The fall of Christian Constantinople to the Muslim Turks is one of the most significant events in Eurasian history. Some use the date it happened, 1453, as the break point between “Medieval” times and the “Early Modern” era. The threat of the Ottoman Empire was an important thing too. It motivated a lot of the state consolidation and military advancement that gave us modern Western Civilization. The threat of “the Turk” is long passed, but we don’t challenge the basic assumptions that that struggle has left us with. We don’t need the dream of a fallen Constantinople for propaganda purposes anymore. We should acknowledge what actually happened. That’s what this week’s video aims to do.
You all may have noticed that I consciously avoid the term “Byzantine Empire” here. The Byzantines did too. In fact the term wasn’t even invented until centuries after they had gone. They knew themselves as Romans, so that’s how I try to refer to them as well. This confusion has its origin in a bit of archaic racism. The Enlightenment thinkers that drew European History together didn’t like the Greeks much. For them Rome was based in Rome. It was the great civilization of Cicero and Augustus, it spoke Latin and it ended in 476.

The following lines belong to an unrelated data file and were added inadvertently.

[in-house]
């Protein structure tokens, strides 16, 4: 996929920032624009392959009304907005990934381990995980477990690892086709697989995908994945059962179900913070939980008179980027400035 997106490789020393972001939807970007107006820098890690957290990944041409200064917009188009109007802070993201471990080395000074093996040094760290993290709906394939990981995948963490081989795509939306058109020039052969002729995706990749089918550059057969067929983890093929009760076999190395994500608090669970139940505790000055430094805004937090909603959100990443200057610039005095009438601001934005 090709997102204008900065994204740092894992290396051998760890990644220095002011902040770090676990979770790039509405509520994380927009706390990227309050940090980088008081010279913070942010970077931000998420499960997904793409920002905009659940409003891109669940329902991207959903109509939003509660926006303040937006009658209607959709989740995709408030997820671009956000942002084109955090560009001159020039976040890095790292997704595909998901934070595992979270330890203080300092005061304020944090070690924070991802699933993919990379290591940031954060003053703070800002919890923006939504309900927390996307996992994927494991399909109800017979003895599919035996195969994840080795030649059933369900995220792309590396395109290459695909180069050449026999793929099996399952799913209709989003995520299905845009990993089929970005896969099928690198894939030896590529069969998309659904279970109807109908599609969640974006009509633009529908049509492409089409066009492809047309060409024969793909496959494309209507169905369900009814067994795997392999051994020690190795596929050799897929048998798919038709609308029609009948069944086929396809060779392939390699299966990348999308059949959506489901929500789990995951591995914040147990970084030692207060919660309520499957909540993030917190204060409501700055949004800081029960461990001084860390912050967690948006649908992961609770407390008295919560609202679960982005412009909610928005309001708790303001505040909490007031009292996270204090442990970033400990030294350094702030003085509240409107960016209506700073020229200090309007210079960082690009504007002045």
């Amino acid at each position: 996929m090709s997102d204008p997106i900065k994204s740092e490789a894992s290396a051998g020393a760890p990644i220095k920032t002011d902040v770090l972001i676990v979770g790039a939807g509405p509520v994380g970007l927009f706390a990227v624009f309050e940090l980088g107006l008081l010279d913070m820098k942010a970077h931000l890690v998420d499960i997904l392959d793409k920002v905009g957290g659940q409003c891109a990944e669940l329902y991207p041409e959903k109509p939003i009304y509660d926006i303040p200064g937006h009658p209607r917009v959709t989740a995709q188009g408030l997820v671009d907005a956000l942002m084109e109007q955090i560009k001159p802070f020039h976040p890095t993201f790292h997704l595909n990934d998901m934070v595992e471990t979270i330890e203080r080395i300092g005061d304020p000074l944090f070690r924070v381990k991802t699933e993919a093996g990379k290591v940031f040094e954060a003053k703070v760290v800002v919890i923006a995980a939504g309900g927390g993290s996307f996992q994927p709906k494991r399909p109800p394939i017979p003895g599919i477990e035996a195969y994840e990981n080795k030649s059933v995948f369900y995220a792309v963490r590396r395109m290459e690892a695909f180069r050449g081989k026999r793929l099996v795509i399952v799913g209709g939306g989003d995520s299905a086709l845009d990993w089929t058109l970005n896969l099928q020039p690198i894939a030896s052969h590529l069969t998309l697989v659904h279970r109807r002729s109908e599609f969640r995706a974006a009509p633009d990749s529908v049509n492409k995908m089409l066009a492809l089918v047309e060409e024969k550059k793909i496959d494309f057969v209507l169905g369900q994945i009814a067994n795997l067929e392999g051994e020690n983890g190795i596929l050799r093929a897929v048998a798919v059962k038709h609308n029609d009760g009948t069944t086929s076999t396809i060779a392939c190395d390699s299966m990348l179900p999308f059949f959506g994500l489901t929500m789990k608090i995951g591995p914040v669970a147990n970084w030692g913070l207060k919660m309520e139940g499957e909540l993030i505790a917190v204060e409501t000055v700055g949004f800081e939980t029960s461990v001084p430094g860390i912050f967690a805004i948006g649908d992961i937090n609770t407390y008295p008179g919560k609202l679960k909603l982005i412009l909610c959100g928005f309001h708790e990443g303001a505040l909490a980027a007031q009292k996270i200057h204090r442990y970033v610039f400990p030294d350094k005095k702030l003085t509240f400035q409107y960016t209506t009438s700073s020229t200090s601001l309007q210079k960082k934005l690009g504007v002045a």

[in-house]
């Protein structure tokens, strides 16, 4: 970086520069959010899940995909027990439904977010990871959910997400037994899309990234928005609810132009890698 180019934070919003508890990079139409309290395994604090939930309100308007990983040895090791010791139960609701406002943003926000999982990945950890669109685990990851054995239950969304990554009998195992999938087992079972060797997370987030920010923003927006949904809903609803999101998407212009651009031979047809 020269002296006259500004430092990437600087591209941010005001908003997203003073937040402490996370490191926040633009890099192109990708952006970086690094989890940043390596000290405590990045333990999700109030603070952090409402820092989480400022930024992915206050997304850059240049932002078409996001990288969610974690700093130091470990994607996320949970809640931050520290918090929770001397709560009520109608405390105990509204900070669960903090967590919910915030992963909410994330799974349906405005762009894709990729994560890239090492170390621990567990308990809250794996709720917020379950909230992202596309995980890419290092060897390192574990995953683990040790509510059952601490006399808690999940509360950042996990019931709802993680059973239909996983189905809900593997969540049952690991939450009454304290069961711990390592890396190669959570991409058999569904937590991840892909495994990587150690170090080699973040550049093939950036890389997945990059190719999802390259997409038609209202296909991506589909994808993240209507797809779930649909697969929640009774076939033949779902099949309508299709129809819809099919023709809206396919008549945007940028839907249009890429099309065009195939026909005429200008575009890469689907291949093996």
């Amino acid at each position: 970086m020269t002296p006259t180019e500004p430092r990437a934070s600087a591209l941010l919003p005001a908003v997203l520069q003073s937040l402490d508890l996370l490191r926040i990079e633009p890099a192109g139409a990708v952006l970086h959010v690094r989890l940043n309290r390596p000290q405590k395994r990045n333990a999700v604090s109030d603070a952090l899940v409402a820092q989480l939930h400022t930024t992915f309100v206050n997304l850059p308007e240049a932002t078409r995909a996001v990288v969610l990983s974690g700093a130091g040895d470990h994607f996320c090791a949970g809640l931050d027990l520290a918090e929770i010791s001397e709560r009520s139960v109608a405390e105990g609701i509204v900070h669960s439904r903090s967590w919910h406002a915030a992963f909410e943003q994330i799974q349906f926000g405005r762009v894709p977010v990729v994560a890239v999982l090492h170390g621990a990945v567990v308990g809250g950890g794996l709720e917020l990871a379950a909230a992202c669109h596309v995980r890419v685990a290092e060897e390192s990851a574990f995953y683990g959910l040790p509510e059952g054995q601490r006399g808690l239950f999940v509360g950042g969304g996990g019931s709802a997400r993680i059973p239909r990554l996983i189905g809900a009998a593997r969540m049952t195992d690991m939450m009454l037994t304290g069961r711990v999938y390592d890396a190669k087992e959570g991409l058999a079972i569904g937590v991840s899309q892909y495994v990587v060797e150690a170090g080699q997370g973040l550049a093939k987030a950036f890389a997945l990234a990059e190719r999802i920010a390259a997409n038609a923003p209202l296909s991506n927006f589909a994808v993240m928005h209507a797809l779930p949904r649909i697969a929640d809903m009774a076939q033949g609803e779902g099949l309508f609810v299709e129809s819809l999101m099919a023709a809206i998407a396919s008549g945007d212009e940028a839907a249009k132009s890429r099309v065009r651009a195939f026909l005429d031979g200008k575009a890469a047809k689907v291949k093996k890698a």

The Western bits of the Empire did in fact fall in 476. But the Eastern Half had a full 1,000 years of history ahead of it. The Western European historians of the 1700s found this kind of thing distasteful. Altogether too Eastern. The Eastern Roman Emperors, with their constant murdering of each other, their pretensions to imperial divinity, and tasteless bling weren’t really their sort of Romans. So they invented a whole new name for them, the Byzantines, based on the original Greek name of Constantinople. I’m a big fan of Rome, and I have some of the same prejudices, but I don’t feel the need to distinguish the way the folks in the 1700s did. So I tend to use the term “Eastern Roman Empire” rather than “Byzantine Empire”.